Editor’s note: This article was initially published in The Daily Gazette, Swarthmore’s online, daily newspaper founded in Fall 1996. As of Fall 2018, the DG has merged with The Phoenix. See the about page to read more about the DG.
The Daily Gazette received the following message in response to my last column:
Who cares about your sexual exploits or fantasies? Save it for your friends. We are NOT your friends. We don’t care!
The gazette in the past had more columns and news articles that required actual thought and even investigative reporting. Have the students there sunk so low to have to publish love letters to Margaret Cho and then another time describe buttocks? Is this the best you can do for morning news?
If so, then please cease operation of this useless piece of journalism and go back to classes.
We understand that young people explore their sexuality but please do it on your own time.
The writer of this letter and I have a misunderstanding, and while my guess is that either their1 critical reading skills have gone rusty or they didn’t read past the title of the column at all, I’m willing to entertain the possibility that it was my failure as a writer that led them to believe I was trying to “shock” them. To be clear: I wasn’t. I’m not opposed to shock, or to anyone being shocked by my column. Shock is a natural reaction to anything outside your comfort zone, and that’s good – if it makes you reevaluate the boundaries of that zone and how they were set. What I am opposed to is letting your shock tell you that the thing you’re confronting is not good or not proper and therefore not worth thinking about, and if you think I’m “obviously” writing to produce that reaction, you’re wrong.
We live in a fucked-up, sex-negative culture that does its best to make us feel bad about the things we do, the things we don’t do, and the things we only dream of doing. It’s damaging. If my writing is a “useless piece of journalism,” it’s not because there’s no work to be done in exposing and dismantling the forces that perpetuate this climate, but because it’s a drop in the bucket compared to the power of those forces which tell me not to love myself, not to love my partner, not to do what feels right for us.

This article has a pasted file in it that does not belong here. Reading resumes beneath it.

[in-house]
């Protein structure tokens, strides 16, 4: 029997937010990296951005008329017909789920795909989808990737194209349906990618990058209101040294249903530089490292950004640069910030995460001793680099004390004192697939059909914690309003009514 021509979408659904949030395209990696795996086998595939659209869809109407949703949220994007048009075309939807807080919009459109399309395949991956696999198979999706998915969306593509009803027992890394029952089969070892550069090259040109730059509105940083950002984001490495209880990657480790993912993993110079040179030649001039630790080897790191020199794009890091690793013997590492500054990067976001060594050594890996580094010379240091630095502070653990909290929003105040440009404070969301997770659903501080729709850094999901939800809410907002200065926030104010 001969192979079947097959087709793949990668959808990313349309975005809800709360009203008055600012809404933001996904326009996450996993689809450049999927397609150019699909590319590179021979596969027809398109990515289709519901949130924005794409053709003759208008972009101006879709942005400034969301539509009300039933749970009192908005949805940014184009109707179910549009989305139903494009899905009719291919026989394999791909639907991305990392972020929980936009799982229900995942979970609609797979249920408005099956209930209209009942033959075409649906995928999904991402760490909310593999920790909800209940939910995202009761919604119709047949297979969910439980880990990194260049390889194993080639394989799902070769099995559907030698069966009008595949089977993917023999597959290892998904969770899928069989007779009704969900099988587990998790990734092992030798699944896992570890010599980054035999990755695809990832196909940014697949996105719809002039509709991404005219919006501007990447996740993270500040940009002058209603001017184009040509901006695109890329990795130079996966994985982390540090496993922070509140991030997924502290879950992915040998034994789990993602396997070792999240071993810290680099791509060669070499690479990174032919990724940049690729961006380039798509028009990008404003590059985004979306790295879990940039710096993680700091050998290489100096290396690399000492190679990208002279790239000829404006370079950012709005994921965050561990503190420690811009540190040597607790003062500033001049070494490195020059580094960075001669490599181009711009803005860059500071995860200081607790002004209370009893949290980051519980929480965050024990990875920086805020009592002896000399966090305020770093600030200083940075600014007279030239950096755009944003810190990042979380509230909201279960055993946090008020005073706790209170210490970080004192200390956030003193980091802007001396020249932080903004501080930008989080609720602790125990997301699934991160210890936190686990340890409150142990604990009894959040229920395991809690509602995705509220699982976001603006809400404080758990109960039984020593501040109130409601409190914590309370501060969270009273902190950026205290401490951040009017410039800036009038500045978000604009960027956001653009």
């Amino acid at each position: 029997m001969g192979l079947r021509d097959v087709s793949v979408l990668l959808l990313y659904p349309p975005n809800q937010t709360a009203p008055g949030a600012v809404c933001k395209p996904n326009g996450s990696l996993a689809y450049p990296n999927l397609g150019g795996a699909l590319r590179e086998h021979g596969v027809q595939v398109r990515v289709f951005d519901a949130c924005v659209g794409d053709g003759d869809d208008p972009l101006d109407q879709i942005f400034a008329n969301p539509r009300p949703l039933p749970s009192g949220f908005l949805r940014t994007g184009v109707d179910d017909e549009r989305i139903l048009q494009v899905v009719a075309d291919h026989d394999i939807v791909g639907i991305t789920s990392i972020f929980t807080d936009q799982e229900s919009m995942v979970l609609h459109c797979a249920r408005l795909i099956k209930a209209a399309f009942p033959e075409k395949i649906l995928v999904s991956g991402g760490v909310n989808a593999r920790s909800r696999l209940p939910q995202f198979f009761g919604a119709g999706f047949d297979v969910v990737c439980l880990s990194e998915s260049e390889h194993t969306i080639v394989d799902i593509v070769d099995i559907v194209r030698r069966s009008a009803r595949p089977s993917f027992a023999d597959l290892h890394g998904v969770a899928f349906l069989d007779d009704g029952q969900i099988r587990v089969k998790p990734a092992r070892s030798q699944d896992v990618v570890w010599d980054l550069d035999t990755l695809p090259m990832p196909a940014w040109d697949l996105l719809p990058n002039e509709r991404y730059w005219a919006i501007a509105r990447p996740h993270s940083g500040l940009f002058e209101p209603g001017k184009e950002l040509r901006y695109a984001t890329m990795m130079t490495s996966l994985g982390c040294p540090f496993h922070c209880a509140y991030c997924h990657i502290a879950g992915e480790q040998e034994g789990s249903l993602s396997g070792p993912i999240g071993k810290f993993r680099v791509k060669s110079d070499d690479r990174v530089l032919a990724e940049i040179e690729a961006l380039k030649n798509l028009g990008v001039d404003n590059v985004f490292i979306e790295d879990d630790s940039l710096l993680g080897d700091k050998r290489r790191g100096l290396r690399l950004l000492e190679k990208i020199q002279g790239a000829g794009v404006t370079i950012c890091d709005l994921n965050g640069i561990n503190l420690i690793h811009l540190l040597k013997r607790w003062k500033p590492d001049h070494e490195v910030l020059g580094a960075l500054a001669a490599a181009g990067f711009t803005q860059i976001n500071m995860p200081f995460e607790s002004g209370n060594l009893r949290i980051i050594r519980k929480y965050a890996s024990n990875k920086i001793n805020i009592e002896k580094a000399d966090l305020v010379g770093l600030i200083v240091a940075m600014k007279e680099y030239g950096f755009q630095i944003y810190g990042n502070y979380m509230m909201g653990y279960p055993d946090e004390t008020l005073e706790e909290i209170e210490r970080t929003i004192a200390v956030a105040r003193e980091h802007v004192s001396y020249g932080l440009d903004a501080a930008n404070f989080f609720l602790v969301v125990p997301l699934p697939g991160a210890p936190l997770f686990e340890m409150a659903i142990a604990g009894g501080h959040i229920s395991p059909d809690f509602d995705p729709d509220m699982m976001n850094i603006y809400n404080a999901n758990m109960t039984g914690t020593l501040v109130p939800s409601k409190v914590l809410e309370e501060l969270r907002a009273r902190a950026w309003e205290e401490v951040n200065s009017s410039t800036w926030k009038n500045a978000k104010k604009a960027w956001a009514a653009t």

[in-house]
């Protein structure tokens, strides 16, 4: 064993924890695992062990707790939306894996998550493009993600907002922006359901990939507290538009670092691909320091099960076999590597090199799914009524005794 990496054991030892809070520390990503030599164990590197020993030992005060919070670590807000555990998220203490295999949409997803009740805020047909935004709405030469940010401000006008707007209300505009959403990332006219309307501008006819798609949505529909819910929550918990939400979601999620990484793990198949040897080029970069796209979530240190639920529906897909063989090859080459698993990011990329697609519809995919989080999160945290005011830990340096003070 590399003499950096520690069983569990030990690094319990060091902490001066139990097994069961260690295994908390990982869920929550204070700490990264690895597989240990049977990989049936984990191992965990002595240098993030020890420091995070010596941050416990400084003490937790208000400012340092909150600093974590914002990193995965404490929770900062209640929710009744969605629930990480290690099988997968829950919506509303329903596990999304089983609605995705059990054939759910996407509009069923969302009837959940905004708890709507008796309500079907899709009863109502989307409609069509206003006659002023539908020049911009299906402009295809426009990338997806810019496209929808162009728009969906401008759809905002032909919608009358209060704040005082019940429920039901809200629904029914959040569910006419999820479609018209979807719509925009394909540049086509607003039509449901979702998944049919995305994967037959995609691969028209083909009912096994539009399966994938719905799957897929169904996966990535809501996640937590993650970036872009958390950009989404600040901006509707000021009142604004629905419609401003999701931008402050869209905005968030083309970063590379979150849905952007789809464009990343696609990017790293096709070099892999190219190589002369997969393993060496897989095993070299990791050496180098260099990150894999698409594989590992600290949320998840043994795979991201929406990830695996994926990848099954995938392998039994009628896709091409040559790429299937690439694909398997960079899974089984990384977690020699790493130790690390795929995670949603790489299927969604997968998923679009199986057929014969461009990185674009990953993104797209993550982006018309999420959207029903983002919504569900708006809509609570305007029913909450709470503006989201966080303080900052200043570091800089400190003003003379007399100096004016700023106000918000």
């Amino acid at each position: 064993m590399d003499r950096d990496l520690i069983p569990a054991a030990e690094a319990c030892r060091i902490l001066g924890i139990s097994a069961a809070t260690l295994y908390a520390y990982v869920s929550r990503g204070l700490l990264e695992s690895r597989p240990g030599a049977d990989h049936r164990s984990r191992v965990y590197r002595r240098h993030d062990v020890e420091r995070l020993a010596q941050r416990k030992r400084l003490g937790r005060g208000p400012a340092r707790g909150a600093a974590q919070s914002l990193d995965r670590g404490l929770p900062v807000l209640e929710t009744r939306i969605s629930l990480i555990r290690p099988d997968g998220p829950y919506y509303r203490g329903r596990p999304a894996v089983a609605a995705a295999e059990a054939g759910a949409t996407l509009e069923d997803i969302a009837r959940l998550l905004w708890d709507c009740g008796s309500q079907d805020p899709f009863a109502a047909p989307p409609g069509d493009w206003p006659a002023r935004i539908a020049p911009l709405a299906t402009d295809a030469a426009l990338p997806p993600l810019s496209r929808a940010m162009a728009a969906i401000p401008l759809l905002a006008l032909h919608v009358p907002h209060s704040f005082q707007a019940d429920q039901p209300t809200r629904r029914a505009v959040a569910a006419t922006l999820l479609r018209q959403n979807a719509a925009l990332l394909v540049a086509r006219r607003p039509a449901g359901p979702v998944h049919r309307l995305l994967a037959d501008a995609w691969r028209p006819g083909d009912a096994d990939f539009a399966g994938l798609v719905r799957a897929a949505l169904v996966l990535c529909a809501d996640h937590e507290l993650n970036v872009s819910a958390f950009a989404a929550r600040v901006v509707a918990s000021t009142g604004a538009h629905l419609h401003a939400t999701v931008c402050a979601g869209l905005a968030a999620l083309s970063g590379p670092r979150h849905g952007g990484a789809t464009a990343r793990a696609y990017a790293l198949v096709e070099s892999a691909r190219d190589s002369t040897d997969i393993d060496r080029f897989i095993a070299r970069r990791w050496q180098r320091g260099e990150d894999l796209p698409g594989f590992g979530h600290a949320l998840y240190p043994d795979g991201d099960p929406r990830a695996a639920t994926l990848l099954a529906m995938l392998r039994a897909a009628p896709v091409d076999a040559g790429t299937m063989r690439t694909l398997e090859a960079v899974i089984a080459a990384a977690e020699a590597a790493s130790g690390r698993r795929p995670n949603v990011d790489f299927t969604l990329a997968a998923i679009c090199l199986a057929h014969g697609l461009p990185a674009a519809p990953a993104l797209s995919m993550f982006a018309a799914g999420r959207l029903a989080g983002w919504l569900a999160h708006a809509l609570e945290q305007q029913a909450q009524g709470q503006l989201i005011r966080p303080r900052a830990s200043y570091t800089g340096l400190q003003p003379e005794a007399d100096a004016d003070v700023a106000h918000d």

Here’s a piece of investigative reporting for you: I went to the annual Sager genderfuck party last Saturday, a party that is meant to celebrate the unique forms of community and social life queer people have forged for ourselves in the face of a culture that doesn’t approve of sex and really doesn’t approve of our kind(s). This year’s party didn’t seem to celebrate anything but booze and boobs, and the only inhibitions I saw lowered were the ones that usually keep people from letting their misogyny and homophobia off the leash in public.
There were men outside the venues yelling, “Don’t go in there! There are guys making out!” Several of my friends – male and female – were touched inappropriately and without their consent by strangers. The atmosphere was uncomfortable to the point of feeling unsafe. That’s the report; you can draw your own conclusions. Mine are that misogyny and homophobia are just two elements of the same persistent negativity that surrounds our bodies and our sexuality and makes it necessary to go out of our way to learn how to feel good about them, often after years of feeling terrible. Sex-positivity is about consent, not promiscuity; knowledge, not ignorance; pleasure rather than shame; and the creation of a space where all choices are respected.
To the writer of the letter: If you really “understand that young people explore their sexuality,” why are you so shocked that I masturbate and make mistakes and am willing to talk about it? And are you implying, by that same statement, that older people don’t explore their sexuality? I hope I’m still exploring when I’m your age. Furthermore, I’m pretty sure I did do my exploring on my own time – and I encourage you to do the same.
1I’m using the gender-neutral plural to refer to the writer of this letter, whose gender I don’t know.